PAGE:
Who: Billie Jean King, David M. Rubenstein
What: Discussion with athlete and activist Billie Jean King
Where: The Robert H. Smith Auditorium, New-York Historical Society, 170 Central Park West at Richard Gilder Way (77th St.), 212-873-3400
When: Tuesday, March 7, $48, 6:30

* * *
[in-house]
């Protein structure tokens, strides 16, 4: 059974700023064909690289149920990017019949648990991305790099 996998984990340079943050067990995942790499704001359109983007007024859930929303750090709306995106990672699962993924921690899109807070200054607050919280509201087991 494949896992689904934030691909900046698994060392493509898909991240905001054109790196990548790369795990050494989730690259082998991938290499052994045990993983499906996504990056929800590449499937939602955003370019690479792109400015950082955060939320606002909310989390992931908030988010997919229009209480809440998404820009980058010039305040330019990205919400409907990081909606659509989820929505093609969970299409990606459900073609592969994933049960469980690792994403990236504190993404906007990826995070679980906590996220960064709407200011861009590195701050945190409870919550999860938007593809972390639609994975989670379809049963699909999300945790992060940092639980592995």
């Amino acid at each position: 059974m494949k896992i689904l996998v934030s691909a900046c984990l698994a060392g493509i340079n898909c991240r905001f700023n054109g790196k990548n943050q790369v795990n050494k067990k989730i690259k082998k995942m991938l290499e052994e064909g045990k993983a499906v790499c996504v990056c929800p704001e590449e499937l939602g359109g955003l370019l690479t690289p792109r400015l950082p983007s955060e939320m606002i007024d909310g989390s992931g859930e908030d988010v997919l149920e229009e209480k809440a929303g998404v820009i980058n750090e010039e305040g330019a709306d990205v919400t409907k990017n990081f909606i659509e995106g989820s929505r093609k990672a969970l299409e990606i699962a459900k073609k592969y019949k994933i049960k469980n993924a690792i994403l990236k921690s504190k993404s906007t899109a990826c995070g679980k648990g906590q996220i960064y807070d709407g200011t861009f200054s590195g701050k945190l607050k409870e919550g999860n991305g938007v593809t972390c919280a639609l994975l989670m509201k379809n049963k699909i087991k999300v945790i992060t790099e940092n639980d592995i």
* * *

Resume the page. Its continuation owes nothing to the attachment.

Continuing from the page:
Why: In conjunction with the March 8 opening of “Saving Washington” in the Joyce B. Cowin Women’s History Gallery and the April unveiling of the Center for Women’s History at the New-York Historical Society, the institution is hosting a series of special events focusing on women’s history, beginning with a lecture by Amanda Foreman, “The Ascent of Woman,” on March 1 and a conference on “Reproductive Rights in Historical Context” on March 5. On March 7, “An Evening with Billie Jean King” features the groundbreaking tennis superstar and social justice activist talking about her life and career and her longtime fight for gender equality, in a wide-ranging conversation hosted by philanthropist David M. Rubenstein. In 2009, the winner of thirty-nine Grand Slam titles was the first female athlete and LGBTQ community member to be awarded the Presidential Medal of Freedom. “We honor what she calls ‘all the off-the-court stuff’ — what she did to broaden the reach of the game, to change how women athletes and women everywhere view themselves, and to give everyone, regardless of gender or sexual orientation — including my two daughters — a chance to compete both on the court and in life,” President Obama said in presenting her the medal. “Tennis is a platform, and I fight for everybody,” King said. Throughout March, the historical society will also display items from King’s personal archives. Among the other upcoming programs are “Women and the White House” moderated by Lesley Stahl on March 9 and a screening of Woman of the Year on March 24 with remarks by Kati Marton.